M ER

TWO

FOR

A HI TARTARE

Thai Chili/Pine Nuts/Mint/Toasted Sesame Oil/Soy Sauce/Tobiko/Won ton Chips

BACON WR APPED SCALLOPS Truffled English Pea Puree/Wild Mushroom/Watercress

Monsanto’s herbicide is a threat to human health BY SHEPHERD BLISS rotests against Monsanto’s Roundup, a poisonous, weed-killing herbicide, have spread around the globe. An arm of the World Health Organization declared it a probable cause of cancer in 2015. California’s Environmental Protection Agency recently decided to label it as such.

DE

Miyagi Oysters/Prawns/Champagne Poached Lobster Tail/Accompaniments

2nd course choice of

SHRIMP BISQUE

Crème Fraiche/Fresh Chives

EQUUS HOUSE SALAD

Butter Lettuce/Mandarin orange/Pistachio/Avocado Goat Cheese/Blood Orange Vinaigrette

3rd COURSE choice of

PISTACHIO CRUSTED R ACK OF L AMB

Pomegranate Reduction/Almond Cous Cous/Sauteed Rainbow Chard and Currants

L OBSTER STUFFED PETROLE SOLE

Vermouth Cream/Crispy Bamboo Rice/Snap Peas

GRILLED VEGETABLE WELLINGTON

Layers of Seasonal Vegetables/Sauteed Baby Kale/Golden Pepper Coulis

PORTERHOUSE

FOR

TWO

Garlic Mashed Potatoes/Roasted Asparagus/Roasted Mushroom Barrel Aged Worcestershire

FINISHING TOUCH

TASTING PLATE

FOR

2:

Vanilla Bean Crème Brulee/Chocolate Mousse/Red Velvet Cake Reservations Required

101 Fountaingrove Parkway • Santa Rosa 707.578.0149 • www.fountaingroveinn.com

We are offering 2 different packages. RED & WHITE Both are $160 and each come with chocolate truffles.

Shepherd Bliss (3sb@comcast.net) teaches college at Dominican University, farms and has contributed to 24 books. To have your topical essay of 350 words considered for publication, write openmic@bohemian.com.

130 S. Main St #204

861-9227

www.thetawavefloatspa.com

NO RTH BAY BO H E M I AN | FE BR UARY 1 0 -1 6, 201 6 | BOH EMI A N.COM

Rants

7


NORTH BAY BOH EMI A N | FEBR UARY 1 0 -1 6, 20 1 6 | BO H E M I AN.COM

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Paper THE

FRESHLY PICKED Assemblyman Bill Dodd was named chair of the agricultural committee in December. He is the first committee chair from outside the Central Valley.

Dodd & Country Pro-biz Napa Democrat Bill Dodd is running for State Senate BY TOM GOGOLA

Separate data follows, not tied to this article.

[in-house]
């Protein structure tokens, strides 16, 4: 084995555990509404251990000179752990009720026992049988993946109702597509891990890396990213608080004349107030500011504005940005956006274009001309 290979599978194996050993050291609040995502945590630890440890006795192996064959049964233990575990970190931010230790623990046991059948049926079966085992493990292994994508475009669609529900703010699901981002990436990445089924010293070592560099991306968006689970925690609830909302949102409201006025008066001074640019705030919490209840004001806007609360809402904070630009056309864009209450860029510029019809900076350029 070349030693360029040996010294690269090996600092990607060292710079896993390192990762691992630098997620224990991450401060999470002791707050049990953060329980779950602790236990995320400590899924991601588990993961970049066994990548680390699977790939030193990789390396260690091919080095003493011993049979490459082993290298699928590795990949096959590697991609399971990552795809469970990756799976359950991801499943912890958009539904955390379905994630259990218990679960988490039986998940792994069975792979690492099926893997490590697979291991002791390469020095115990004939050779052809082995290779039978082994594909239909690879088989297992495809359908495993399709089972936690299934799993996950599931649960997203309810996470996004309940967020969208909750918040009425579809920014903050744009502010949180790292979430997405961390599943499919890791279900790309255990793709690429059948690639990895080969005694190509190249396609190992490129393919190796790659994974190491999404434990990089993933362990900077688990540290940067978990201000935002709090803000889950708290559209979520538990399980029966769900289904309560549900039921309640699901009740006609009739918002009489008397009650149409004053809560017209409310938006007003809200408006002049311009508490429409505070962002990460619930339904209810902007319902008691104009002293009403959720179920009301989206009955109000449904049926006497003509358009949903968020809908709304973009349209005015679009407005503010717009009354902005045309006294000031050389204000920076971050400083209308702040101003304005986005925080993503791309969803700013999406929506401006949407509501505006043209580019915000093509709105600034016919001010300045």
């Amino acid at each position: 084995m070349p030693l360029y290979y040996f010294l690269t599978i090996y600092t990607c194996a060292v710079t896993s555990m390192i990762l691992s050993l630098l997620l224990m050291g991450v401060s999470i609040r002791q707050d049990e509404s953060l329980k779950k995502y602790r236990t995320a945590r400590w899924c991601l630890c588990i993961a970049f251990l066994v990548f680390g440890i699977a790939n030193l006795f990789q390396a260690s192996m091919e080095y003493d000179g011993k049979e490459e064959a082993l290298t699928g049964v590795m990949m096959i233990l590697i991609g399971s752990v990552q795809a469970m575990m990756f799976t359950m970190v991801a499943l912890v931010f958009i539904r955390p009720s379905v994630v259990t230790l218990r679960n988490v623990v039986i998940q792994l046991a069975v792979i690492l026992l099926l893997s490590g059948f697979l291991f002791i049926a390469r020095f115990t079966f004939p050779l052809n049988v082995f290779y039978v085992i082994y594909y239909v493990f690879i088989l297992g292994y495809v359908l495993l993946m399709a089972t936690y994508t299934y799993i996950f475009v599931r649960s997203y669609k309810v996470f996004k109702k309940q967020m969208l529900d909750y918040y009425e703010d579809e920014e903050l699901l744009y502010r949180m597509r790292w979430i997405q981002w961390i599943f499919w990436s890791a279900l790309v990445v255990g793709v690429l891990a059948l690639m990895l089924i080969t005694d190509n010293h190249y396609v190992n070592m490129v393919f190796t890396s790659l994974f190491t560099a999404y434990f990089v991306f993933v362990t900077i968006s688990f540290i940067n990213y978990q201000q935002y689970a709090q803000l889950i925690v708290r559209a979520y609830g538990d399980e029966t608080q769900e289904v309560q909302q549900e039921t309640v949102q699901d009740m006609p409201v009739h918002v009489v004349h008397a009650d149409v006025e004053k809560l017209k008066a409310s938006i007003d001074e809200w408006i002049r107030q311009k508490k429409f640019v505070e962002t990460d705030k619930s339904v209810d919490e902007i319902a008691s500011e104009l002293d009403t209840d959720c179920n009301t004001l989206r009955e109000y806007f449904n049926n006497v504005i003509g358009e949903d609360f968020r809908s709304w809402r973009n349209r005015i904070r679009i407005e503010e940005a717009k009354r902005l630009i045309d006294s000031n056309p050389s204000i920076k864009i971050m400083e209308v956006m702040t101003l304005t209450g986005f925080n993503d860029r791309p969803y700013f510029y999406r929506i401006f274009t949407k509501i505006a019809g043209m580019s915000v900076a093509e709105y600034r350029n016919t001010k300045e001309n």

N

apa State Assemblyman Bill Dodd served as a Napa County Supervisor for 14 years before winning his Assembly seat in 2014. He was named to the Assembly agriculture committee, and in December was picked to be its chairman.

Dodd, a former Republican, is running for State Senate against

former Assemblywoman Mariko Yamada. I met with Dodd at the Oxbow Market in Napa on a recent rainy afternoon. The full interview is online at my Fishing Report blog. The first question to Dodd was about his rise in state politics—and that he’s the firstever Committee on Agriculture chairman who doesn’t hail from the Central Valley. Why him, and why now? Bill Dodd: It’s probably better stated that I’m probably

the first guy from Northern California, maybe north of the Delta, to be the chairman of the ag committee. I haven’t spent a lot of time thinking about it, but I think that they’ve seen in my year in the Assembly that I’m pretty balanced. I have a pretty good ability to balance business interests and environmental interests, and my experience in Napa County, just along those veins, is that I reject the notion that agriculture and

the environment are mutually exclusive entities. I really believe that we’re in big trouble if the environmental community and the agricultural community can’t come together. Because of environmental interests, we have sustainable farming, which has completely taken off. . . . What we should do is celebrate those environmental farmers for the great job that they’ve done and use them as examples of best practices to farmers that have not yet seen the light in some of these areas. Bohemian: What is your view on this notion of “peak wine,” that we’ve got too many vineyards in Napa County and the North Bay? Dodd: When I was working as a county supervisor, we had our general plan, and we worked really hard to try and identify what was left and have some goals—not only on acreage of grapes that could be planted, but also, how many more wineries do we really need, or want. We’ve had big community discussions, even when I was first in office in the early 2000s, on grape-growing. Frankly, Napa County’s got the most stringent agricultural rules of any agricultural region in the world, and my guess is that Sonoma County is a close second. I think that Napa has about 45,000 acres of grapes, and the conventional wisdom says that the industry would be lucky to increase that by 10 percent or another 5,000 acres or so. Now, there are some people who wouldn’t want that at all. But my standpoint is that I think that the erosion control plans that are required, the careful scrutiny of large projects having to have full environmental impact reports, are important to the discussion. Nowhere else are they making them do full environmental impact reports. Bohemian: How do you translate the dynamics on the ground in Napa now that you have statewide authority as chairman of the Committee on Agriculture? Dodd: I think there’s a realization, with climate change being such an important policy discussion in the state of California, that many farmers see